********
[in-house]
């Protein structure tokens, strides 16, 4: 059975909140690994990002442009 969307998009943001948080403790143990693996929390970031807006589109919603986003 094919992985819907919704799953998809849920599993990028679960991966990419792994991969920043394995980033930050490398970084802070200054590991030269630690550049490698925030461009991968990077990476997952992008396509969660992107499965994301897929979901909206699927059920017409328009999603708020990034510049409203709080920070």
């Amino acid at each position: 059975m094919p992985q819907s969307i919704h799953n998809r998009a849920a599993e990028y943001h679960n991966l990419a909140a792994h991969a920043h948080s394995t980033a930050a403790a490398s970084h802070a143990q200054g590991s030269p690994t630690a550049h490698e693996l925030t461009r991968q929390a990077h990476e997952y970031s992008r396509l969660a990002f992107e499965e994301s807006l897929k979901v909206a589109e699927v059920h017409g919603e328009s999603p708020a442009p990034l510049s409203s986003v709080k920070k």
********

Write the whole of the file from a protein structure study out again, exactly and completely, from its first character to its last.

[in-house]
């Protein structure tokens, strides 16, 4: 059975909140690994990002442009 969307998009943001948080403790143990693996929390970031807006589109919603986003 094919992985819907919704799953998809849920599993990028679960991966990419792994991969920043394995980033930050490398970084802070200054590991030269630690550049490698925030461009991968990077990476997952992008396509969660992107499965994301897929979901909206699927059920017409328009999603708020990034510049409203709080920070």
């Amino acid at each position: 059975m094919p992985q819907s969307i919704h799953n998809r998009a849920a599993e990028y943001h679960n991966l990419a909140a792994h991969a920043h948080s394995t980033a930050a403790a490398s970084h802070a143990q200054g590991s030269p690994t630690a550049h490698e693996l925030t461009r991968q929390a990077h990476e997952y970031s992008r396509l969660a990002f992107e499965e994301s807006l897929k979901v909206a589109e699927v059920h017409g919603e328009s999603p708020a442009p990034l510049s409203s986003v709080k920070k």